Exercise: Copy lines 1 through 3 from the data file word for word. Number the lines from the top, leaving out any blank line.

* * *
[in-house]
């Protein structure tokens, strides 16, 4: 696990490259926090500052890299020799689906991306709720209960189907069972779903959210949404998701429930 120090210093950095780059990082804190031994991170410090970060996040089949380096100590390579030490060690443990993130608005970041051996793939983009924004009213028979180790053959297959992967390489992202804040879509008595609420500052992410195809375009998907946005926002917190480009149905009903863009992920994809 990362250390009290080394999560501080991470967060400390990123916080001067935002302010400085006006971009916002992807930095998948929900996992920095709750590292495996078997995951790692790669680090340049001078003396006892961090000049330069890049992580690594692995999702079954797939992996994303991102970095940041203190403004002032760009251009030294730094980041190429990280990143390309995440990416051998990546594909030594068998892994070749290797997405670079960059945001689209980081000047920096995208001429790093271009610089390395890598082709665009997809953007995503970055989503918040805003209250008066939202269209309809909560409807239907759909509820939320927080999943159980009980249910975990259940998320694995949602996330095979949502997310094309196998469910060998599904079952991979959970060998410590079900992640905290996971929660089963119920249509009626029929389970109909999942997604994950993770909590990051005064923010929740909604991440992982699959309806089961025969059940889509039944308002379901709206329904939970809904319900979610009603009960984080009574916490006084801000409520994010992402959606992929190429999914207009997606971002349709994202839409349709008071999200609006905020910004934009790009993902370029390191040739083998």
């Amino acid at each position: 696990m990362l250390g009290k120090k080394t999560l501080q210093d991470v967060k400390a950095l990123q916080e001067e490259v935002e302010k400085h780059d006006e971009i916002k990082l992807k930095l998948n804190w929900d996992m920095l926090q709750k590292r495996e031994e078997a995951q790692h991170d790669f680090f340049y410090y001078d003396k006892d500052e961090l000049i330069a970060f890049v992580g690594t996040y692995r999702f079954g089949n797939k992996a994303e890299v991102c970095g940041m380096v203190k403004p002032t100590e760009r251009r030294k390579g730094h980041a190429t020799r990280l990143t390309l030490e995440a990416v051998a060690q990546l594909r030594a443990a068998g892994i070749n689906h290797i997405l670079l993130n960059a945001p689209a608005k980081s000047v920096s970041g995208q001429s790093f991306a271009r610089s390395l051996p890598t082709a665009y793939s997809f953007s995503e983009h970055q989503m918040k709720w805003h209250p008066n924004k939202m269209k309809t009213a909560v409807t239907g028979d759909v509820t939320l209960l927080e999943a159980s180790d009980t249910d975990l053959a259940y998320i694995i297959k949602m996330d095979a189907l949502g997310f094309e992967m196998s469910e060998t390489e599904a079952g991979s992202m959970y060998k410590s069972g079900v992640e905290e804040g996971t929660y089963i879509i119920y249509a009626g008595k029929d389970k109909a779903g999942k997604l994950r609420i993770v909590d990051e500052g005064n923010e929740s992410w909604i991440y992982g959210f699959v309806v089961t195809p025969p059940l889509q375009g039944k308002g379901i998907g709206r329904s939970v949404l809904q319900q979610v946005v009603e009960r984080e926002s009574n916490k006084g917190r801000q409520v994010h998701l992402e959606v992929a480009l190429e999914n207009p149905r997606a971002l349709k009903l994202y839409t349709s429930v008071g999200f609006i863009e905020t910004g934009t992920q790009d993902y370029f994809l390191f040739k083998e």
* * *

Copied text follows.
[in-house]
């Protein structure tokens, strides 16, 4: 696990490259926090500052890299020799689906991306709720209960189907069972779903959210949404998701429930 120090210093950095780059990082804190031994991170410090970060996040089949380096100590390579030490060690443990993130608005970041051996793939983009924004009213028979180790053959297959992967390489992202804040879509008595609420500052992410195809375009998907946005926002917190480009149905009903863009992920994809 990362250390009290080394999560501080991470967060400390990123916080001067935002302010400085006006971009916002992807930095998948929900996992920095709750590292495996078997995951790692790669680090340049001078003396006892961090000049330069890049992580690594692995999702079954797939992996994303991102970095940041203190403004002032760009251009030294730094980041190429990280990143390309995440990416051998990546594909030594068998892994070749290797997405670079960059945001689209980081000047920096995208001429790093271009610089390395890598082709665009997809953007995503970055989503918040805003209250008066939202269209309809909560409807239907759909509820939320927080999943159980009980249910975990259940998320694995949602996330095979949502997310094309196998469910060998599904079952991979959970060998410590079900992640905290996971929660089963119920249509009626029929389970109909999942997604994950993770909590990051005064923010929740909604991440992982699959309806089961025969059940889509039944308002379901709206329904939970809904319900979610009603009960984080009574916490006084801000409520994010992402959606992929190429999914207009997606971002349709994202839409349709008071999200609006905020910004934009790009993902370029390191040739083998």
């Amino acid at each position: 696990m990362l250390g009290k120090k080394t999560l501080q210093d991470v967060k400390a950095l990123q916080e001067e490259v935002e302010k400085h780059d006006e971009i916002k990082l992807k930095l998948n804190w929900d996992m920095l926090q709750k590292r495996e031994e078997a995951q790692h991170d790669f680090f340049y410090y001078d003396k006892d500052e961090l000049i330069a970060f890049v992580g690594t996040y692995r999702f079954g089949n797939k992996a994303e890299v991102c970095g940041m380096v203190k403004p002032t100590e760009r251009r030294k390579g730094h980041a190429t020799r990280l990143t390309l030490e995440a990416v051998a060690q990546l594909r030594a443990a068998g892994i070749n689906h290797i997405l670079l993130n960059a945001p689209a608005k980081s000047v920096s970041g995208q001429s790093f991306a271009r610089s390395l051996p890598t082709a665009y793939s997809f953007s995503e983009h970055q989503m918040k709720w805003h209250p008066n924004k939202m269209k309809t009213a909560v409807t239907g028979d759909v509820t939320l209960l927080e999943a159980s180790d009980t249910d975990l053959a259940y998320i694995i297959k949602m996330d095979a189907l949502g997310f094309e992967m196998s469910e060998t390489e599904a079952g991979s992202m959970y060998k410590s069972g079900v992640e905290e804040g996971t929660y089963i879509i119920y249509a009626g008595k029929d389970k109909a779903g999942k997604l994950r609420i993770v909590d990051e500052g005064n923010e929740s992410w909604i991440y992982g959210f699959v309806v089961t195809p025969p059940l889509q375009g039944k308002g379901i998907g709206r329904s939970v949404l809904q319900q979610v946005v009603e009960r984080e926002s009574n916490k006084g917190r801000q409520v994010h998701l992402e959606v992929a480009l190429e999914n207009p149905r997606a971002l349709k009903l994202y839409t349709s429930v008071g999200f609006i863009e905020t910004g934009t992920q790009d993902y370029f994809l390191f040739k083998e």